Limestone is a naturally occurring and abundant sedimentary rock consisting of high levels of calcium and/or magnesium carbonate, and/or dolomite (calcium and magnesium carbonate), along with minerals.
Lime production begins by extracting limestone from quarries and mines.
Processed stone is transported by conveyor belt to the lime kilns.
Quicklime can be processed into hydrated lime by adding water to the crushed lime, and then classifying the hydrated lime to ensure it meets customer specifications before it is transported.
THE LIME PROCESS
Lime is used in environmental, metallurgy, construction, chemical/industrial applications, among many others. The fastest growing use of lime is in environmental applications, where lime is used to comply with air, drinking water, wastewater, and solid waste regulations.
However, the largest single use of lime remains steel manufacturing, where it is used to remove impurities. Lime is also used to produce other metals. In construction, the main use of lime is in soil stabilization for roads, earthen dams, airfields, and building foundations. As an additive in asphalt, lime improves its cohesion, reduces stripping, and delays the aging process. Lime is also a key ingredient in mortar and plaster. Additional chemical and industrial uses of lime include the manufacturing chemicals and production of precipitated calcium carbonate.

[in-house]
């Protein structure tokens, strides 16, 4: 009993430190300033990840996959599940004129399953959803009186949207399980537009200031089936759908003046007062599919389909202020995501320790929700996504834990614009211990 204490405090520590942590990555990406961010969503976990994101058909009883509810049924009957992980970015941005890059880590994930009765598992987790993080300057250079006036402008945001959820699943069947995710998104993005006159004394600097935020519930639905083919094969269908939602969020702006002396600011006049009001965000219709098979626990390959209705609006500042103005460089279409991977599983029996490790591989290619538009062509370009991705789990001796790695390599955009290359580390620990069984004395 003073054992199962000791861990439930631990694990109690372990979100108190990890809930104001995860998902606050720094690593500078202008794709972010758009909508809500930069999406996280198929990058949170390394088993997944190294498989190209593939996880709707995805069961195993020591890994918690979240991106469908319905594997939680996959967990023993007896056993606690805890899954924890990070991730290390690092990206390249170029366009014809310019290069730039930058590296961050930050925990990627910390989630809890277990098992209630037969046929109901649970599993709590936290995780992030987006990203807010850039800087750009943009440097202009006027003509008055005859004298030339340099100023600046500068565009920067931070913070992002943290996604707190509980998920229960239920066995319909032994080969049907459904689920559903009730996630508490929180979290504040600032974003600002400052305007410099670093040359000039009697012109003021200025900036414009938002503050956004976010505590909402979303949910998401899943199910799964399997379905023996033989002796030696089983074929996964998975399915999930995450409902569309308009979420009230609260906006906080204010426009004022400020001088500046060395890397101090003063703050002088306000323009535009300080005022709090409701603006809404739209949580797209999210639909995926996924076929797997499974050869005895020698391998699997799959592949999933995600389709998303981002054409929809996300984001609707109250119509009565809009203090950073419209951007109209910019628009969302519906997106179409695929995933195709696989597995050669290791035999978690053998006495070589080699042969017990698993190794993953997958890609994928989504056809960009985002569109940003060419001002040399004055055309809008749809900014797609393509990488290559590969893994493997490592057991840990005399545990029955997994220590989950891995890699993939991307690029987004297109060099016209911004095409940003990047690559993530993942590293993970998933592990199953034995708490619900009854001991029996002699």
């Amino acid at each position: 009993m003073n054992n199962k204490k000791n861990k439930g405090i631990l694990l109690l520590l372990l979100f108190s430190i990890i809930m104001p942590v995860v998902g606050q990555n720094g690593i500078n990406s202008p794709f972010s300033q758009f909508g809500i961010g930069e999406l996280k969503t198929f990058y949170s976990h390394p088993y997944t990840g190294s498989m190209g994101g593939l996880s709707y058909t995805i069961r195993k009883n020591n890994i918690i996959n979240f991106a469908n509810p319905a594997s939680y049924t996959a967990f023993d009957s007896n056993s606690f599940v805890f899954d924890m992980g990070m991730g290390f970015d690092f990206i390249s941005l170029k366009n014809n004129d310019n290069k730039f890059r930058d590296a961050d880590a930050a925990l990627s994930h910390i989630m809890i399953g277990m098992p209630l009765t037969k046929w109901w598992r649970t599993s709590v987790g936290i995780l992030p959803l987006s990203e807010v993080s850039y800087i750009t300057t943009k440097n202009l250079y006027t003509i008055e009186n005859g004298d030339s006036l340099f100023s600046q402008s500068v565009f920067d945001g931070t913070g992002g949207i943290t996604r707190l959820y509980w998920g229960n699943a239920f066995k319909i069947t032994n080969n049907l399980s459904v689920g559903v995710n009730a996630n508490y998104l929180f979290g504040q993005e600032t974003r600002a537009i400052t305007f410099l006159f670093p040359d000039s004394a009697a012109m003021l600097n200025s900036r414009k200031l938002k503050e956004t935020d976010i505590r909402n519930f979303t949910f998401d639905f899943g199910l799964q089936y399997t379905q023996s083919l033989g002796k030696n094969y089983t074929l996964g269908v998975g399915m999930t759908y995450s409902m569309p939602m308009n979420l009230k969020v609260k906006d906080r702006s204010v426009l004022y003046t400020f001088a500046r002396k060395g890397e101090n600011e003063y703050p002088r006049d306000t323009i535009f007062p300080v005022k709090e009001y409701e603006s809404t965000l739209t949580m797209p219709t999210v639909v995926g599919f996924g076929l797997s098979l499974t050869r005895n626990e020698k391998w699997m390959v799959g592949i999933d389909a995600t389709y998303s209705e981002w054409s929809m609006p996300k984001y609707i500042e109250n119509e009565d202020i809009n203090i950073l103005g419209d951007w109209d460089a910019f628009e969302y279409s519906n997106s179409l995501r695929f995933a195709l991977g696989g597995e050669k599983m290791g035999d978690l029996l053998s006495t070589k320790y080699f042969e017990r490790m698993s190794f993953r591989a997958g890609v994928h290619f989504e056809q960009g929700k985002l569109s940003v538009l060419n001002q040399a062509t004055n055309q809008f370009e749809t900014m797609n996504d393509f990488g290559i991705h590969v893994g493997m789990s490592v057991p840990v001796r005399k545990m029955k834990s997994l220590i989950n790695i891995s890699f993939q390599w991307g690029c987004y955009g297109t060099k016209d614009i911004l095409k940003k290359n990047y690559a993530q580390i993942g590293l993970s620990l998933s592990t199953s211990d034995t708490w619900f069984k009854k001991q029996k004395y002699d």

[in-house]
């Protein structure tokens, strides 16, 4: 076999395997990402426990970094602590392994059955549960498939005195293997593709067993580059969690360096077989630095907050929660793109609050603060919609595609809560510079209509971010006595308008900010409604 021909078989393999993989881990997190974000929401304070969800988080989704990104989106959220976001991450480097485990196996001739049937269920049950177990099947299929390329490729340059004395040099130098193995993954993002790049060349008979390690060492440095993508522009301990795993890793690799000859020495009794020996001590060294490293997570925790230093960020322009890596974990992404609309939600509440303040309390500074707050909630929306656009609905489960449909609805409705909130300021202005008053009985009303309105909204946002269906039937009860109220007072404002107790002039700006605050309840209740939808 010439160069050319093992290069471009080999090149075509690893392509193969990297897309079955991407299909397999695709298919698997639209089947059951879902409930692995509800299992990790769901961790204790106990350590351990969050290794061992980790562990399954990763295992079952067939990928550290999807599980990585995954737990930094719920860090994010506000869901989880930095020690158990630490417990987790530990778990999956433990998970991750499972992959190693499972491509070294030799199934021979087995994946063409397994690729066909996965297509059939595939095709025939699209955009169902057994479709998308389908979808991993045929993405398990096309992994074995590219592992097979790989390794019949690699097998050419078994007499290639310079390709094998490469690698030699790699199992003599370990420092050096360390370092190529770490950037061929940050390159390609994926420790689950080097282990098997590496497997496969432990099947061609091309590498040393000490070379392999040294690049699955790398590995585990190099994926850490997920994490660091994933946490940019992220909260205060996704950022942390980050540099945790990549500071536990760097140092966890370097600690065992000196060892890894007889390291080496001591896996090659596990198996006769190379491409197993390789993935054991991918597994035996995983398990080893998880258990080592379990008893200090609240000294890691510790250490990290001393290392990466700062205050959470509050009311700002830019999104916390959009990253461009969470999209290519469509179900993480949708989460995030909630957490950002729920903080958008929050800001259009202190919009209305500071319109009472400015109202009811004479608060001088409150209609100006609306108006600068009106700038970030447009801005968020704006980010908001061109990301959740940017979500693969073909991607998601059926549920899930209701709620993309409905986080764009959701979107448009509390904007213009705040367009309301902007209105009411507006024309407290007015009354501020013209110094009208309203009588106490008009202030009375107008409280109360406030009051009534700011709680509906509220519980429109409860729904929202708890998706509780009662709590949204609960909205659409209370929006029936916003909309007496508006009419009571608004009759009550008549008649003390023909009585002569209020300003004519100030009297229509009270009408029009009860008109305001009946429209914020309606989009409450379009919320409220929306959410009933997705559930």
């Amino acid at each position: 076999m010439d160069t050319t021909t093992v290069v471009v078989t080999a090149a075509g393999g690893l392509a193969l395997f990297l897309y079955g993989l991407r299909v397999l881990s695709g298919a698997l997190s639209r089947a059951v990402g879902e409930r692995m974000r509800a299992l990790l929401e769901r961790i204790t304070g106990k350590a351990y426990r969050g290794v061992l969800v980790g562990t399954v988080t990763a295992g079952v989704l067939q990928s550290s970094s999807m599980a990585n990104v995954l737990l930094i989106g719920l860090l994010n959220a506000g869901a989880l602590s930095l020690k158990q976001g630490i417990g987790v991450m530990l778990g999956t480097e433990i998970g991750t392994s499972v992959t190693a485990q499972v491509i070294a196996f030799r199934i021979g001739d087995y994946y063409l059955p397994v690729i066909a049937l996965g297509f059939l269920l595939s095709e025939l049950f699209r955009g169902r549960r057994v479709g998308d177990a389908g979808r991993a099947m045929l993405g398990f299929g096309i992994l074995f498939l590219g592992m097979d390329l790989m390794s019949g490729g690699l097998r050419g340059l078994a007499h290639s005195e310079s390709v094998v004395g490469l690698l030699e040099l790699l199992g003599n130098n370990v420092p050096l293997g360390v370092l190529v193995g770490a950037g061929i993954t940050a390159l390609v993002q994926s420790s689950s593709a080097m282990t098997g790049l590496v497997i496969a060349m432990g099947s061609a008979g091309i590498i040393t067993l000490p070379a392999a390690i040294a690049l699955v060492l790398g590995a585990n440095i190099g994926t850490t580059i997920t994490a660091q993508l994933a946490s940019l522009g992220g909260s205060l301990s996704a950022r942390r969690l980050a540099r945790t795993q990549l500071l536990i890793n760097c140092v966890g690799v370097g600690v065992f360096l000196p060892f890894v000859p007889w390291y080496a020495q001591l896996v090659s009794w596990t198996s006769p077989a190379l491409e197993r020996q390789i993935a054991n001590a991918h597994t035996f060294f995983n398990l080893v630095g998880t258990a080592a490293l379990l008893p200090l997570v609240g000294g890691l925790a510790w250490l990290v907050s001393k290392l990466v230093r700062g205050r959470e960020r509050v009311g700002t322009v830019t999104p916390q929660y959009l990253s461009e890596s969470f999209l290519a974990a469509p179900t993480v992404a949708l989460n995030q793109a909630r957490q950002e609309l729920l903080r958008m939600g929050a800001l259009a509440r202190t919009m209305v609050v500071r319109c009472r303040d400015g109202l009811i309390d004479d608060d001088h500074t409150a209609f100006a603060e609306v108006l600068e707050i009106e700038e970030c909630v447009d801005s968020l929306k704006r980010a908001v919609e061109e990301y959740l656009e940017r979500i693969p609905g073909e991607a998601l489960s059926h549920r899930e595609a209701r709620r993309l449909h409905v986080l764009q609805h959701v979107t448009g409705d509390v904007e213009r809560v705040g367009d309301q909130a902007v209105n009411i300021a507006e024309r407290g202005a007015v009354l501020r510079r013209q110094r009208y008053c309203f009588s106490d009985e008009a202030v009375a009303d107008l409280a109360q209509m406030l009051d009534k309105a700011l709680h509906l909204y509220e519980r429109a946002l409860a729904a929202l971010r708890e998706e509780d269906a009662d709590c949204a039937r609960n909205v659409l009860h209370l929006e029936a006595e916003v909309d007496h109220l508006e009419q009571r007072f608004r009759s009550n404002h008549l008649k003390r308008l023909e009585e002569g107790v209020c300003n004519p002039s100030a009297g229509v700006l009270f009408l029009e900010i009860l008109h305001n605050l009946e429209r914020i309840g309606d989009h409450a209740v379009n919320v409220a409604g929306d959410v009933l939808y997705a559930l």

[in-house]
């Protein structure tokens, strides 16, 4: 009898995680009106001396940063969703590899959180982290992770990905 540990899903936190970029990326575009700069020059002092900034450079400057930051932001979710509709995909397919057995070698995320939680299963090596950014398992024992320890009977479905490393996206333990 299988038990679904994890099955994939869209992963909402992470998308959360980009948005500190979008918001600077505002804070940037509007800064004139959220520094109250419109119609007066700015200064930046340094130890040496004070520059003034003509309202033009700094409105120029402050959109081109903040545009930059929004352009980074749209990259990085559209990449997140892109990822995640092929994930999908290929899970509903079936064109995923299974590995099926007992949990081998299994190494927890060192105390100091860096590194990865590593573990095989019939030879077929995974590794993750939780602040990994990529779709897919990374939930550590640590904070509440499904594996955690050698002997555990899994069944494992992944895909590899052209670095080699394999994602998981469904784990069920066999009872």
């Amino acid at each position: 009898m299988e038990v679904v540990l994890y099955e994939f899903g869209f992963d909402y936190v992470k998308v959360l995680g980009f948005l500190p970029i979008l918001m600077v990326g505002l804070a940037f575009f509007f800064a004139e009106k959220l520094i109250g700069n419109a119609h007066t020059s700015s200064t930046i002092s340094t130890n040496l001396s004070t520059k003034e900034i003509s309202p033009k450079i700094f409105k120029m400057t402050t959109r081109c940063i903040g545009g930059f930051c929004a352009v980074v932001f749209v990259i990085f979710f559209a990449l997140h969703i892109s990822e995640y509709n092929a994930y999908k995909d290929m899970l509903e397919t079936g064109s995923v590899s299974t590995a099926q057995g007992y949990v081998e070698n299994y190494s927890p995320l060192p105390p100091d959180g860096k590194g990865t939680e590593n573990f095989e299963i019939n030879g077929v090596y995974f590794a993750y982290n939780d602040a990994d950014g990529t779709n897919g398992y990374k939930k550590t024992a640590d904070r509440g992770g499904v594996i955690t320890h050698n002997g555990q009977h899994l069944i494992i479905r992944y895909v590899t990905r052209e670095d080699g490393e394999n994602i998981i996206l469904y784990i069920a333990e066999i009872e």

Information update 2013 - Data, information and photos courtesy of:
National Lime Association ("Lime Facts" bulletin),
U.S. Geological Survey ("Mineral Commodity Summaries")
LIME SOLD AND USED BY PRODUCERS IN THE UNITED STATES, BY USE
The term “Lime”
The term "lime" refers primarily to six chemicals produced by the calcination process and hydration, where necessary.
The last 50 years have seen tremendous growth in lime output despite some significant decreases during poor economic times and some major market shifts.
Changing technology, economics and environmental regulations have played significant roles in some lime markets. The steel industry is the best example of where a change in technology - the replacement of open-hearth furnaces with basic oxygen furnaces - resulted in a dramatic change in the quantity and types of lime used.